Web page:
In news that quite likely caused the Left to undergo gleeful paroxysms (rather than their usual outraged convulsions), the IMF was said to report (via a paper, “Neoliberalism: Oversold” by Jonathan Ostry, Prakash Loungani, and Davide Furceri; June 2016) that “instead of delivering growth, some neoliberal policies have increased inequality, in turn jeopardizing durable expansion.”
At a time when socialist and “progressive” ideas are poised to dominate the world, for the IMF -- which the British newspaper The Independent labeled as “one of the key international proponents” of neoliberalism -- to admit the foregoing seems to have put the proverbial final nail upon the hated free market.
However, closer study reveals the IMF’s verdict as narrower than publicized. The “assessment of the [neoliberal] agenda is confined to the effects of two policies: removing restrictions on the movement of capital across a country’s borders (so-called capital account liberalization); and fiscal consolidation, sometimes called ‘austerity,’ which is shorthand for policies to reduce fiscal deficits and debt levels.”
To emphasize: the point being made very clearly here is that at a time when protectionism is being lauded, international trade was not the actual target of the IMF’s confessional.
This is important because with a new Philippine government set to come in, the temptation to reverse policies on trade liberalization will predictably be there.
This amidst the bizarre politics within the very country everyone is looking for leadership in relation to trade and that is the United States. As described by Daniel Ikenson (“Trade on Trial, Again”; June 2016), its thinking on trade seems to have taken a turn to the surrealistically unfortunate:
“To cheering crowds, Donald Trump promises to slap duties on imports from China and Mexico and to use the tax code to punish US companies that outsource parts of their operations abroad. Bernie Sanders vows to tear up NAFTA and other free trade agreements, calling them ‘a disaster for American workers.’ Hillary Clinton, a co-architect of the Trans-Pacific Partnership trade agreement (TPP), now opposes that deal, while promising to disregard certain US treaty obligations with China.”
Nevertheless, if Filipino demagogues against trade are correct, then they should be very happy right now.
Philippine trade performance so far has been dismal: preliminary figures as of March, our exports went down by 4.5% (to $4.61 billion), while our imports went up by a whopping 11.71 or $6.36 billion. This represents a trade deficit of $7.1 billion.
The foregoing within the context of final trade figures for 2015 of $58.83 billion, with imports at $71.07 billion, resulting in a trade imbalance of $12.24 billion. That amidst a foreign direct investment performance averaging for the past five years (ending 2015) at P41129.66 million.
Most of our imports come from Japan: $12.4 billion (21.1% of total Filipino exports), United States: $8.8 billion (15%), China: $6.4 billion (10.9%), Hong Kong: $6.2 billion (10.6%), and Singapore: $3.6 billion (6.2%).
Top export partners (using the 1st semester of 2015 as basis) are Japan (at top spot), followed by China, US, Singapore, and Hong Kong.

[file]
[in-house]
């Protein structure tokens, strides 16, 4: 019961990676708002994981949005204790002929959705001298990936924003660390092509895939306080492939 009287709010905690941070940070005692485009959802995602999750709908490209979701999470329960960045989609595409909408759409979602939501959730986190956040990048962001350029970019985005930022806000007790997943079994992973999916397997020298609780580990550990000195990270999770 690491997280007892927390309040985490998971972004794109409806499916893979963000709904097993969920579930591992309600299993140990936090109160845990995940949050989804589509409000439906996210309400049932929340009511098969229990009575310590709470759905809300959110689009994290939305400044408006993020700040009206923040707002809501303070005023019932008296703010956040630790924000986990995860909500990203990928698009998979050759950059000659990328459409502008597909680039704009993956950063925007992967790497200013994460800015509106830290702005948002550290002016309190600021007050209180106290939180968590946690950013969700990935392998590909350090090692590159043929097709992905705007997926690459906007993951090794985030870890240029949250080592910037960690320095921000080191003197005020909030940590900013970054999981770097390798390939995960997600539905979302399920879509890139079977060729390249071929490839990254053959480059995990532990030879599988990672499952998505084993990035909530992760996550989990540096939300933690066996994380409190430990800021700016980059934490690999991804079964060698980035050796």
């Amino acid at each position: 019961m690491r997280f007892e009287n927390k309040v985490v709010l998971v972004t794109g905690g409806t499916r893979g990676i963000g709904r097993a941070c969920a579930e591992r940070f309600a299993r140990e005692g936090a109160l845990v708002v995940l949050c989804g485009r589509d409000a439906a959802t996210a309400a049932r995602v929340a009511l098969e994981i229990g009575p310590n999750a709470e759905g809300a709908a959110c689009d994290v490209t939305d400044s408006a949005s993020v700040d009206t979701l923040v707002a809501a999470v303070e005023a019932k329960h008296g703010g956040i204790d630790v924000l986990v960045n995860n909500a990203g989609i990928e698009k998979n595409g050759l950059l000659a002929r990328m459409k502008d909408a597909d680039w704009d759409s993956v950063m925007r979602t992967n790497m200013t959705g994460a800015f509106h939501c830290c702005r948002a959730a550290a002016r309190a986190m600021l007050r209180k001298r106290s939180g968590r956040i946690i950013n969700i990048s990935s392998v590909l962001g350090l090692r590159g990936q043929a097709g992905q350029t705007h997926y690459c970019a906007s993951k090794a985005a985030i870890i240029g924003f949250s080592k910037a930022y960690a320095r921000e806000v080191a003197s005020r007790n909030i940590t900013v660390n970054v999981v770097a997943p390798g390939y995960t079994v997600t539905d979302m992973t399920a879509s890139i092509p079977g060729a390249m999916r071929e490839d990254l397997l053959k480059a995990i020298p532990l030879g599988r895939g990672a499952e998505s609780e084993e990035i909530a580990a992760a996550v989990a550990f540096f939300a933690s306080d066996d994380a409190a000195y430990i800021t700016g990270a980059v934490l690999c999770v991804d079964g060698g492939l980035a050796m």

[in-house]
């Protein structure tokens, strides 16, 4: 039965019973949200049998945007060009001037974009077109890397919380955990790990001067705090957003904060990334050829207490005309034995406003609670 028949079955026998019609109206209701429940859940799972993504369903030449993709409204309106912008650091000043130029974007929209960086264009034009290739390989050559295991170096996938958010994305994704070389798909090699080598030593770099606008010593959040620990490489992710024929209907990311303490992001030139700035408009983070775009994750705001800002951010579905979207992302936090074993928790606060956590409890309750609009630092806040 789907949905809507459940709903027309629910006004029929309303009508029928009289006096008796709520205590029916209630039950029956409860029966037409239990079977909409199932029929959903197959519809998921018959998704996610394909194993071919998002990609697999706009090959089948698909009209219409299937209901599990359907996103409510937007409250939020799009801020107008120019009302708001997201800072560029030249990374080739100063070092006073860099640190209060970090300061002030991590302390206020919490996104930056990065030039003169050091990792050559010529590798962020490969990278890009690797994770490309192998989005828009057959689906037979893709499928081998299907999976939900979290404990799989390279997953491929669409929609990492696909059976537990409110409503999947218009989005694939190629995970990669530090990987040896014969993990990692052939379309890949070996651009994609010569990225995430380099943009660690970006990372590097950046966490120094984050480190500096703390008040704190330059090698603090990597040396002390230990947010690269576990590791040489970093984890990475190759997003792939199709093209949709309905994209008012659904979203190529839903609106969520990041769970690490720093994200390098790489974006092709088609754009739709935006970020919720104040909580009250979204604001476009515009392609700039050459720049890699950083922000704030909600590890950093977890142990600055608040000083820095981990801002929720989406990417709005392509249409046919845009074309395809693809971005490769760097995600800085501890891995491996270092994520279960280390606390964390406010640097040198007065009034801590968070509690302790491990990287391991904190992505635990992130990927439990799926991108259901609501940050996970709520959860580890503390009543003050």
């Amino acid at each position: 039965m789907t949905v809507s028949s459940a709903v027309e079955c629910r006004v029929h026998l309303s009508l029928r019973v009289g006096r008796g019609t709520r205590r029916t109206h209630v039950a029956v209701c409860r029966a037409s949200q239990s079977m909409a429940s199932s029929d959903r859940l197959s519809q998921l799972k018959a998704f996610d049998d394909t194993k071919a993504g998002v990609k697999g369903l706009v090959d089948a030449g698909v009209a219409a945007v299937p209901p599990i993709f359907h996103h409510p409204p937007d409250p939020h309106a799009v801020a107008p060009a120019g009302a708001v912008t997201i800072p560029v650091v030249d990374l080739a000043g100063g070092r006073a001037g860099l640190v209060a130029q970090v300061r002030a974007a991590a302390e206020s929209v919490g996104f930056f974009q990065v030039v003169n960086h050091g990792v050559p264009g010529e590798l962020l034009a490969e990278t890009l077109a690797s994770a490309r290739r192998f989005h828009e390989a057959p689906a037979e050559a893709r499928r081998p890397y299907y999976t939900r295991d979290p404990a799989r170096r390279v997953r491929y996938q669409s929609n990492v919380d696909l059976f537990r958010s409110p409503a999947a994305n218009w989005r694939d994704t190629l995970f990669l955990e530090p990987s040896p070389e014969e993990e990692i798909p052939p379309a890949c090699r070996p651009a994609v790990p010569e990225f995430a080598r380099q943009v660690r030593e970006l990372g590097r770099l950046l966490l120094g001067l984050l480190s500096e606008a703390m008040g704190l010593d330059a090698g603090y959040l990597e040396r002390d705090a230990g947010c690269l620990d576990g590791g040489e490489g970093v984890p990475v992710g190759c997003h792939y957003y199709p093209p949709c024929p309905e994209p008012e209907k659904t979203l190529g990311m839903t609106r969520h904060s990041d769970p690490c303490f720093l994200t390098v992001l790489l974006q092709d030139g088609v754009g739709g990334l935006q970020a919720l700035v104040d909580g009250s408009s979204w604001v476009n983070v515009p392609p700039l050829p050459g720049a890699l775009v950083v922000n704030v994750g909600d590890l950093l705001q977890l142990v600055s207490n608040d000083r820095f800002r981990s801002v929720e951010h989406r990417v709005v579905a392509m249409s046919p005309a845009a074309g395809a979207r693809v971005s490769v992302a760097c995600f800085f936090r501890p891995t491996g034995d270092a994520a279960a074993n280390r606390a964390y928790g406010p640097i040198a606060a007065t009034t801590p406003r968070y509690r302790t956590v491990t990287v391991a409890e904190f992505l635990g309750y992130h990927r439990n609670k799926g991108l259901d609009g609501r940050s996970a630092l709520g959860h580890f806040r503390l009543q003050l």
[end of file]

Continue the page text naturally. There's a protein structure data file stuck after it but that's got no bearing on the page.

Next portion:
The problem here is that our trade -- both in terms of goods and identity of our partners -- is narrow in breadth, with 82.7% of our exports revolving merely around ten product groups, while our trading partners list is dominated by Asian countries (the latter accounting for 60% of our total trade). APEC itself constitutes 80%. On the other hand, trade with the EU hovers merely around 11%. And business with Australia and New Zealand leaves a lot of room for improvement.
But we know the protectionist lobby (i.e., the Left backed up ironically by the oligarchs) by railing against trade merely ensures the continued poverty of 51% of Filipinos (who think themselves poor), 26 million Filipinos (that are actually below the poverty line), and at least 12 million of our citizens (sadly living in “extreme poverty”).
The problem, as Ikenson himself admits, is that “the case for free trade is not obvious. The benefits of trade are dispersed and accrue over time, while the adjustment costs tend to be concentrated and immediate. To synthesize Schumpeter and Bastiat, the ‘destruction’ caused by trade is ‘seen,’ while the ‘creation’ of its benefits goes ‘unseen.’”
Indeed, trade, whether in the form of exports (whose benefits should be obvious) or imports (which “deliver more competition, greater variety, lower prices, better quality, and new incentives for innovation”) can only be good for a still economically developing country like the Philippines.
Global inequality there may be, along with domestic inequalities. But such could certainly be mitigated by rising incomes: poorer countries that traded saw per individual incomes rise 3.6% higher than closed economies; and Jeffrey Sachs and Andrew Warner (1995) found that poor countries with more open trade grew six times faster than those resorting to protectionism.
In sum, the incoming Duterte administration would certainly do well to continue the trade liberalization policies that have helped sustain our drive for economic progress.